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Household items can present risks to pets

  • Associated Press
  • Published Saturday, May 4, 2013, at 7:32 a.m.

— A toy poodle that was rushed to the vet after swallowing a tube sock. A Great Dane that had to be operated on three times for eating his owner’s shoulder pads.

These are just a couple of examples of the emergency cases Karen Halligan has seen involving household items that seem harmless until an animal decides to munch on them.

Hundreds of pets undergo surgery every year to remove small articles of clothing and other objects from their stomachs and intestines, said Halligan, author, TV consultant and director of veterinary services for the Society for the Prevention of Cruelty to Animals, Los Angeles.

“It’s very common in private practice and in large institutions to be removing non-food items out of dogs and cats,” she said.

It also can be very dangerous.

Ingested clothing and fabric items, for instance, won’t show up on X-rays. Within 48 hours, a pet that has consumed a piece of clothing will develop symptoms like vomiting, loss of appetite, lethargy, fever and depression.

If the condition is caught early, a vet can remove the item from inside the animal and everything will be fine. If not, the pet’s intestines will start to die because blood can’t get through, Halligan said. Removing the intestine is an option if the obstruction is eventually found.

If left untreated, the problem can be fatal because of dehydration or bacteria leaking into the stomach, causing peritonitis.

“We had one Great Dane. Three times we had to cut him (open) for his mother’s shoulder pads. He loved his mother’s shoulder pads,” Halligan said.

And surgeries to remove or dislodge things that pets swallow are not cheap.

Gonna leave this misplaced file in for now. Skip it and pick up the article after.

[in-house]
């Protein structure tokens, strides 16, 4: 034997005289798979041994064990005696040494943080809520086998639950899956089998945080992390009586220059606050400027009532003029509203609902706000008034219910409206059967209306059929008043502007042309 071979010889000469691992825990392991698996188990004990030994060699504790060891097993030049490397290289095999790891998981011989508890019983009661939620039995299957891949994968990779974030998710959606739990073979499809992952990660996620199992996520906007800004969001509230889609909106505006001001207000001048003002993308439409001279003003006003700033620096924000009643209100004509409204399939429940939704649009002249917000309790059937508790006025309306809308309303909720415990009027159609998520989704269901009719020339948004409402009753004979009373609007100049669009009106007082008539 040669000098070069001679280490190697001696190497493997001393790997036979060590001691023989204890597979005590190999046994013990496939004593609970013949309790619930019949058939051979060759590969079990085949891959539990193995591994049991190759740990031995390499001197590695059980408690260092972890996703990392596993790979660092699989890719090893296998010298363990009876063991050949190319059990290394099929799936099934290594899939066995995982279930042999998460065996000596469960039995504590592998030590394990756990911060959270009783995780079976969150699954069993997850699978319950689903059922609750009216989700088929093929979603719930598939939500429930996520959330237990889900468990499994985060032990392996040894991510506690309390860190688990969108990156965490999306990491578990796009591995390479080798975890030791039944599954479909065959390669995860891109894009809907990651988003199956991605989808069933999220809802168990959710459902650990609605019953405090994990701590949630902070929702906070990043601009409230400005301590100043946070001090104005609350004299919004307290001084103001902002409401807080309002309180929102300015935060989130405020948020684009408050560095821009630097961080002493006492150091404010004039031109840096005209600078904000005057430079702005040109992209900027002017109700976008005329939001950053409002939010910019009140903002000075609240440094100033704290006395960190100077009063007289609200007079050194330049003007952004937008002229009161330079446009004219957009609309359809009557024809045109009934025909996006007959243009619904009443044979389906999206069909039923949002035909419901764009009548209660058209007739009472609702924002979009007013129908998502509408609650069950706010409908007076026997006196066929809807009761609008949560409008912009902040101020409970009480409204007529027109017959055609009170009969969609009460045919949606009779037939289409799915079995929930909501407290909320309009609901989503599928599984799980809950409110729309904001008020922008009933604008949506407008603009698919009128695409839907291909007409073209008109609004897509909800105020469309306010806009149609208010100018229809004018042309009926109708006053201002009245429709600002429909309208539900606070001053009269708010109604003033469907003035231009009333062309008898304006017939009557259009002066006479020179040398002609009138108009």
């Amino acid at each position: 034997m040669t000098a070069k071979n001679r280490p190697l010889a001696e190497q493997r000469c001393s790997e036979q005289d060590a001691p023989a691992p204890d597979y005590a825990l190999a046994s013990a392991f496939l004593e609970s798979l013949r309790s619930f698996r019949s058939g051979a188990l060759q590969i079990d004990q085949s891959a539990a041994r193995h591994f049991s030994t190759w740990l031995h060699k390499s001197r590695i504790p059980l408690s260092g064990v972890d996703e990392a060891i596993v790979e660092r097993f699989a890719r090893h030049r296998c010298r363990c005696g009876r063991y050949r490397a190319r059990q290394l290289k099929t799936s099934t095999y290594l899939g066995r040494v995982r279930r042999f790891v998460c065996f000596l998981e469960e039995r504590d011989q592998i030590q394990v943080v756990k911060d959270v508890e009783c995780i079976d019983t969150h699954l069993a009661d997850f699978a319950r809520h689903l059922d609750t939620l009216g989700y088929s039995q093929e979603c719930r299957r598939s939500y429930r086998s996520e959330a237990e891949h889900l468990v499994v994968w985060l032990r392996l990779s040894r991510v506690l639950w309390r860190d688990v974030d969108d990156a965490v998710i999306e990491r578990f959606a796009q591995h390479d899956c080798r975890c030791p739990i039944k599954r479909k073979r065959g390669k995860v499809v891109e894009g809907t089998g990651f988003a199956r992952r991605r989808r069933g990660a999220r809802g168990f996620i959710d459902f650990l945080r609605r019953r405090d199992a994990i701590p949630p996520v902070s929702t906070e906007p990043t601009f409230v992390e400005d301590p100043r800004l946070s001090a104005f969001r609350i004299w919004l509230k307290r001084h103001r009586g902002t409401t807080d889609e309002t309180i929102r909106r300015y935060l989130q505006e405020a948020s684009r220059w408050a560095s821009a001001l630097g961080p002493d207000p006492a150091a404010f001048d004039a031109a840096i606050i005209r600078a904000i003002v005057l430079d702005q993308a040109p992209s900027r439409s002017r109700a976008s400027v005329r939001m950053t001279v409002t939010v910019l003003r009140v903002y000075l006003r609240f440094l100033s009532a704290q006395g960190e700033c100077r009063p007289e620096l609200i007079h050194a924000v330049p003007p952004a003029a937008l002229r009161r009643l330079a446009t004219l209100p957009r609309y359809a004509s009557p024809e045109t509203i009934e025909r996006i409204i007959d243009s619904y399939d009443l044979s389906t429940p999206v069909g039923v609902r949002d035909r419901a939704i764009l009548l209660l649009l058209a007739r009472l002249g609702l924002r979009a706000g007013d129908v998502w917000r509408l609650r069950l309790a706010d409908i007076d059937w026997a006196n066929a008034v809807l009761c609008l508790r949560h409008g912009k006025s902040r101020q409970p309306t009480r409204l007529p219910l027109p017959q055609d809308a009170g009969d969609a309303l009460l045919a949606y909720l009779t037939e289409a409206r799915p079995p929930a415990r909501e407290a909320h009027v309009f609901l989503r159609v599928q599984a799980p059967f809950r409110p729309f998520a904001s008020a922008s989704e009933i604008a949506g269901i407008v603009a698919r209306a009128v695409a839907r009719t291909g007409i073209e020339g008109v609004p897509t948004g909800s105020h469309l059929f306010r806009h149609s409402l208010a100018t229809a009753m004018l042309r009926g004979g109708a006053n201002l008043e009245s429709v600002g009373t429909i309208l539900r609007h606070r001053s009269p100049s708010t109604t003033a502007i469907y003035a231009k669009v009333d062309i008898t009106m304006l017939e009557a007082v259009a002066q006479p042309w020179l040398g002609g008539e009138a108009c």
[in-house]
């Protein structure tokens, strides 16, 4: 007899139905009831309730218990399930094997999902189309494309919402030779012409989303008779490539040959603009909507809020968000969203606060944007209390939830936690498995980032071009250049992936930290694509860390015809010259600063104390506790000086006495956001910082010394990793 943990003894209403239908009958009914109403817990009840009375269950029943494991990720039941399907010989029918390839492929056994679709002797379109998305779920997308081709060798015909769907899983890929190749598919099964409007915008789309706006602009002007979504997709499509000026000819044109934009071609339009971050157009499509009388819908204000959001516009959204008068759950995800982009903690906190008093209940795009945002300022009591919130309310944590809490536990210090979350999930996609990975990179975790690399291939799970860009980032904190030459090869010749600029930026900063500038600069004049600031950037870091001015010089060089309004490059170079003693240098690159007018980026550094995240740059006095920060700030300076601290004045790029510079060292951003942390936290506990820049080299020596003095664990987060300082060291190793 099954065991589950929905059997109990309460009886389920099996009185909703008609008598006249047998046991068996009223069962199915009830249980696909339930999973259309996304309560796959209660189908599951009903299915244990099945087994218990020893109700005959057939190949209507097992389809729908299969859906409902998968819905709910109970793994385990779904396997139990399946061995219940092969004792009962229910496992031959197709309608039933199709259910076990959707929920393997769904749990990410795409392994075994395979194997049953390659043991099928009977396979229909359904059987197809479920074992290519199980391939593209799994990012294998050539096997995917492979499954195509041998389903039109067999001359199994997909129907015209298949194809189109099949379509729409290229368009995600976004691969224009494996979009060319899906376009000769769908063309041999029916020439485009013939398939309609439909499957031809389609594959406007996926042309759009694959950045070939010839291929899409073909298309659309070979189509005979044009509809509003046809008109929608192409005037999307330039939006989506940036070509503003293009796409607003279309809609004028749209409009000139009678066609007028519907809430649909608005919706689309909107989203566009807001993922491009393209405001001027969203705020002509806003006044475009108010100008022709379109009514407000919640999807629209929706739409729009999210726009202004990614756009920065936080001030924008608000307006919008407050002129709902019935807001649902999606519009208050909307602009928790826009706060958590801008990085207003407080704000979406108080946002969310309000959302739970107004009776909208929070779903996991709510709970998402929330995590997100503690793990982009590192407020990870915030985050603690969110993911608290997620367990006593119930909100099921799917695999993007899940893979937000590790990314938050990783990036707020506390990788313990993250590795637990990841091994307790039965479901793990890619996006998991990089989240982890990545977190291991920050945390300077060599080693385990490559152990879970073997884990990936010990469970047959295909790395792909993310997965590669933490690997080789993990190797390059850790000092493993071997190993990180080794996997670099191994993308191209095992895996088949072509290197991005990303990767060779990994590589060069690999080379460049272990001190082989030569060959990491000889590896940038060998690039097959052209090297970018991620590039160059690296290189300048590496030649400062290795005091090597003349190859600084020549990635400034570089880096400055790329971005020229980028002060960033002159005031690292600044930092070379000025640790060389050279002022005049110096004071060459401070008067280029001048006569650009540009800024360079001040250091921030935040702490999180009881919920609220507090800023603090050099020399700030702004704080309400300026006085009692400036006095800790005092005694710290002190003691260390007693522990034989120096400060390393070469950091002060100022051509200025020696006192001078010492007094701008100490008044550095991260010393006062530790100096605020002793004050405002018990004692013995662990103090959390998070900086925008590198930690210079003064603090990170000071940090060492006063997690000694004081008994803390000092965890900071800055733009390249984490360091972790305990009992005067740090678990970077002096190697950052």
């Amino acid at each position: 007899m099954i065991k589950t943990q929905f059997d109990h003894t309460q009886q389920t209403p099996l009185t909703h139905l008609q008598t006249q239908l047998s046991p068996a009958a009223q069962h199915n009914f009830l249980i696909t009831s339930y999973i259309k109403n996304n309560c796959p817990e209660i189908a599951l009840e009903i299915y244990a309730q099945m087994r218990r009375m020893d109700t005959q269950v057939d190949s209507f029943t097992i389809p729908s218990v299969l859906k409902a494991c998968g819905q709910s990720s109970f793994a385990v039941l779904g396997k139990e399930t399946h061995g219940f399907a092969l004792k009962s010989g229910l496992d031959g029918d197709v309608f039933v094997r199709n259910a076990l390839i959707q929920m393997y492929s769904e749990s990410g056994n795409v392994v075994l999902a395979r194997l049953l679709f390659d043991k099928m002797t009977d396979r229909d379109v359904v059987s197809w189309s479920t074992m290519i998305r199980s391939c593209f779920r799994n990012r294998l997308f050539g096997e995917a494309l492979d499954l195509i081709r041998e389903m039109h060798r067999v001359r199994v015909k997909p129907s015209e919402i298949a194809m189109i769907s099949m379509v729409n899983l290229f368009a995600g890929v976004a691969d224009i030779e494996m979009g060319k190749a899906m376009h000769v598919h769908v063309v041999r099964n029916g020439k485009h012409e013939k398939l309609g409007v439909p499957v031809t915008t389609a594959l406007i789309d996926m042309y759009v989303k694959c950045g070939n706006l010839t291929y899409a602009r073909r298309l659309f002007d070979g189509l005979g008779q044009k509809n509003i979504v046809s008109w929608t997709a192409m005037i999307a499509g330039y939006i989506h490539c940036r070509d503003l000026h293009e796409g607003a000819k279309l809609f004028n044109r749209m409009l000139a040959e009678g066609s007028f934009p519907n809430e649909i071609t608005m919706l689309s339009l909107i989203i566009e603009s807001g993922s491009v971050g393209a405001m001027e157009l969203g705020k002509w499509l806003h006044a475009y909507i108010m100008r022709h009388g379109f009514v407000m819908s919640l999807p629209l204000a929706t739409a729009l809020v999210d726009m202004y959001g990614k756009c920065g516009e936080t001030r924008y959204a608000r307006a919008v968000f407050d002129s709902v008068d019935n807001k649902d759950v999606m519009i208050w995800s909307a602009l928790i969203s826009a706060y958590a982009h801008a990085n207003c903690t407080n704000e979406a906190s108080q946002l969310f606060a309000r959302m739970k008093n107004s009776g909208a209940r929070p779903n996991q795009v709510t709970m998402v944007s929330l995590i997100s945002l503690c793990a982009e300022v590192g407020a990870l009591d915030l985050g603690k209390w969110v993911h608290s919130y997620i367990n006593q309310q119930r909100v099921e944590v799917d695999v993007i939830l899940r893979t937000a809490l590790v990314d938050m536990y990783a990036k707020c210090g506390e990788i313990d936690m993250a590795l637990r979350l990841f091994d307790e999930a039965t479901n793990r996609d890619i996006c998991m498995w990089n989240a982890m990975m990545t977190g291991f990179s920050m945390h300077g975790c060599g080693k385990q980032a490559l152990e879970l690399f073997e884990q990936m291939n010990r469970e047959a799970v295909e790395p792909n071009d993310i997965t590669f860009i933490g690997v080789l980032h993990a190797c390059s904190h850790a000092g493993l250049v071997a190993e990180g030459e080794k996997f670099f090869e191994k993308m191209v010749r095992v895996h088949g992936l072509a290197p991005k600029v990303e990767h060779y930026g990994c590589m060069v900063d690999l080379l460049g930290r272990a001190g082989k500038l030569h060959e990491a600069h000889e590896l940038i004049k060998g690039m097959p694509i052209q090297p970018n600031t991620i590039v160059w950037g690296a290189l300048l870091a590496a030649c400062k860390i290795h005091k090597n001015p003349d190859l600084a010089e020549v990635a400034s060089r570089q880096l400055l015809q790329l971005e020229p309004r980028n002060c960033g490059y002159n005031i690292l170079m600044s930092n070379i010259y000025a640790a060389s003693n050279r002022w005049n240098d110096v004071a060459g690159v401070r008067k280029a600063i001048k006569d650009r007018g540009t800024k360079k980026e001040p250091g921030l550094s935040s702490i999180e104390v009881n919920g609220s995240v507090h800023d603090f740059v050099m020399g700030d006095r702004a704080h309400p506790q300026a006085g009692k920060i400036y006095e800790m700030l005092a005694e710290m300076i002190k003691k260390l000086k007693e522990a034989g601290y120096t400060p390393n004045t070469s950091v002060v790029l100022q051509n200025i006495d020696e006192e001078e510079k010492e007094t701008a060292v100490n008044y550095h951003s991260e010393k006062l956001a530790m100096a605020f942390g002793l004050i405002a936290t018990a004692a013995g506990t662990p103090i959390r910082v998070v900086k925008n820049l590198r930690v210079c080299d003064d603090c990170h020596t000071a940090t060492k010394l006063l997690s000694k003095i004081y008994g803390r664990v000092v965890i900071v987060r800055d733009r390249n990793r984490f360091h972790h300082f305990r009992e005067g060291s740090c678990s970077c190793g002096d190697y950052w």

“We are talking $2,500 to $5,000 at the least,” Halligan said.

Socks are probably the most popular pet-pilfered pieces of clothing across the country. They’re especially irresistible to pets after they’ve been worn. “It’s the scent that attracts them,” Halligan said.

One of Halligan’s older clients came in with his toy poodle and said the dog ate one of his tube socks.

“I was skeptical. I X-rayed, and it didn’t show up. But he was absolutely certain. He was adamant,” she said.

Halligan said she made the dog vomit and “sure enough, we pulled a foot-long tube sock out of this miniature apricot poodle, and the dog was fine.”

X-rays quite clearly show many other things pets swallow.

In March, Tim Kelleher’s 13-year-old Jack Russell terrier got sick and he rushed him to the vet. X-rays showed the dog had eaten a pile of pennies.

Amy Zalcman at BluePearl Veterinary Partners in New York used a camera attached to a net to fish 111 pennies out of Jack’s stomach. Scooping up five at a time, it took a couple of hours.

Letting the coins pass could have killed Jack because pennies made after 1982 contain toxic zinc.

Zalcman didn’t check the dates on the pennies, “but many were corroded, suggesting that they were being digested,” she said.

Jack goes jogging daily and eats the best holistic food on the market, but he’s got a voracious appetite and is always licking things off the floor, Kelleher said.

The day the long-legged, broken-coat terrier ate the pennies, Kelleher had left a sack with a few bagel crumbs on his desk. While going after it, Jack knocked over a jar of pennies. As Jack licked the crumbs off the floor, he slurped up the pennies too.

Kelleher thought he had “Jackproofed” his apartment. But just a few days ago, the dog ate a whole bag of hamburger rolls after pulling it off a kitchen counter.

While some human foods are fine for pets, others, like chocolate, can be deadly to dogs and cats.

For those who keep flower bouquets in the house, eating just one lily can kill a cat. Preservative packets for the water in the vase also can make animals sick if they drink it.

In seven years of emergency veterinary medicine, Zalcman has removed a variety of items from pets, including jewelry, condoms and a new No. 2 pencil with an eraser. Some of her colleagues have retrieved forks and blades, she said.

In Halligan’s 24 years as a vet, the most unusual object she had to retrieve from a dog’s stomach was a Mickey Mouse hat.

“You could see the plastic parts on the X-ray,” Halligan said.

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